• Alternatively, the user may check the recorded EEG-EOG signals via the smart phone. If the RCC time marker relatively closely matches a REM cycle or a REM stimuli or another dream stage marker, then after the user awakes and views the signal train, the user can make a visual determination that he or she triggered the RC stim. When the user views the EEG signals and RCC time marker time display via a smart phone 32, the user can be assured that he or she was subject to a dream that was (a) stimulated by headband unit 30 and (b) confirmed by the RCC. If on the other hand, the user believes he or she did strike the RCC actuator control 51, but upon review of the EEG signals on smart phone 32 there is no RCC time marker near the REM marker (or other dream stage marker), then the user recognizes that headband unit 30 issued a stimuli and the program automatically generated stimuli to cause the dream rather than the user actuated RCC stimuli control.
  • Persons of ordinary skill in the art can recognize that most of the functional elements of smart phone 32 can be deployed in computer 33 a, tablet computer 33 b or any internet enabled device 33 c via a router operating over the telecom network.
  • FIG. 4 diagrammatically illustrates the basic flowchart and process method for processing the EEG signals. A single channel EEG/EOG signal is obtained in step 80. In step 82, the system detects artifacts by a detector. The artifact detection routine is discussed above. If an artifact is detected, the system executes a smooth signal function 84 and the EEG signal is smoothed by removal of the artifact. If an artifact is not detected, the NO branch is taken from rejection detector 82 and the process moves to summation point 85. The AR count is incremented in memory.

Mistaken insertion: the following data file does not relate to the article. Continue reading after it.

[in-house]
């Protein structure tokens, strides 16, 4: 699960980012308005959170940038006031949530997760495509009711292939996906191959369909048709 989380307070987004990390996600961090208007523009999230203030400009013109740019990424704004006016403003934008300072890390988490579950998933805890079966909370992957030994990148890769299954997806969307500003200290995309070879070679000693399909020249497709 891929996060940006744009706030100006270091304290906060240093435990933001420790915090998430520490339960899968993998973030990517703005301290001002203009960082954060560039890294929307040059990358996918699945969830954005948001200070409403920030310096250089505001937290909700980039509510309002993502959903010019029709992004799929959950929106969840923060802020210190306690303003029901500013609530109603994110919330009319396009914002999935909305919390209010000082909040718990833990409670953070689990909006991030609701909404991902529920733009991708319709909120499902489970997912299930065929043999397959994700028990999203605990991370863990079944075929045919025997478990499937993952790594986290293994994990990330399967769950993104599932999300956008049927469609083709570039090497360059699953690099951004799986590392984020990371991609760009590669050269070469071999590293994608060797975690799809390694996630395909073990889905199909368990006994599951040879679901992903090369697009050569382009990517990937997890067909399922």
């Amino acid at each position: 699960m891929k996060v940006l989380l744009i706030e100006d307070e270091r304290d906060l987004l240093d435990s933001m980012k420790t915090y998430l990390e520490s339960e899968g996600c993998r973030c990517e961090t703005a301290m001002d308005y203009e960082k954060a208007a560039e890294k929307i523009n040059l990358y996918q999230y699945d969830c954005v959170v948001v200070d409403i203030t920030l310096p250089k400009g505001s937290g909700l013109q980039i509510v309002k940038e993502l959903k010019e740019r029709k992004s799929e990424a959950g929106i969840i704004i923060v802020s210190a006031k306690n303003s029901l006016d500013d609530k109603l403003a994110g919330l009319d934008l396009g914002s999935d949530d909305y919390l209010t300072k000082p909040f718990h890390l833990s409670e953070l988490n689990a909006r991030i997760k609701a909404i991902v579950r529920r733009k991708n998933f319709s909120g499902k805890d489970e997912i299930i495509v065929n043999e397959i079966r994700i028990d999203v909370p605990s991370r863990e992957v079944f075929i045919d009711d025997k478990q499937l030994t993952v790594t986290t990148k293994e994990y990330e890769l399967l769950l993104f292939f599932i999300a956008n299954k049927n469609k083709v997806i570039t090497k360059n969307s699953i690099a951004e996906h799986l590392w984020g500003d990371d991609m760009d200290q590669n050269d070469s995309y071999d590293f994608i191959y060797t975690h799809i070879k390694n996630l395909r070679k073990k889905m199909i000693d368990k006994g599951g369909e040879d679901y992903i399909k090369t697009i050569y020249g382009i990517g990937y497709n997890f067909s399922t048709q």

• The pre-processed signal from summation point 85 is fed to both a fine time signal feature detector 86 and a coarse time signal feature detector 87. Fine time detector 86 operates over a pre-determined time-based window which is less than 15 seconds. In contrast, coarse time feature detector 87 operates on the more standard 30 second epoch time frame. In the illustrated embodiment in FIG. 4, the time window for fine time feature detector 86 is set at 6 seconds. This time window may be 6, 8, 10 or 15 seconds. As stated above, the feature extraction algorithms utilized in detectors 86, 87 are substantially the same. The outputs from the signal detectors 86, 87 are classification or tagged with a signal class from the artificial neural network. The signal classes are diagrammatically shown in class box 88. Therefore, fine time feature detector 86 generates: a transient awakening signal or time marker, a transient slow wave N3 sleep marker, a transient tonic REM signal which is further broken down into light EOG and heavy EOG. Further, the fine time feature detector 86 generates a time-based marker as a transient phasic REM signal further differentiated as a light EOG and a heavy EOG.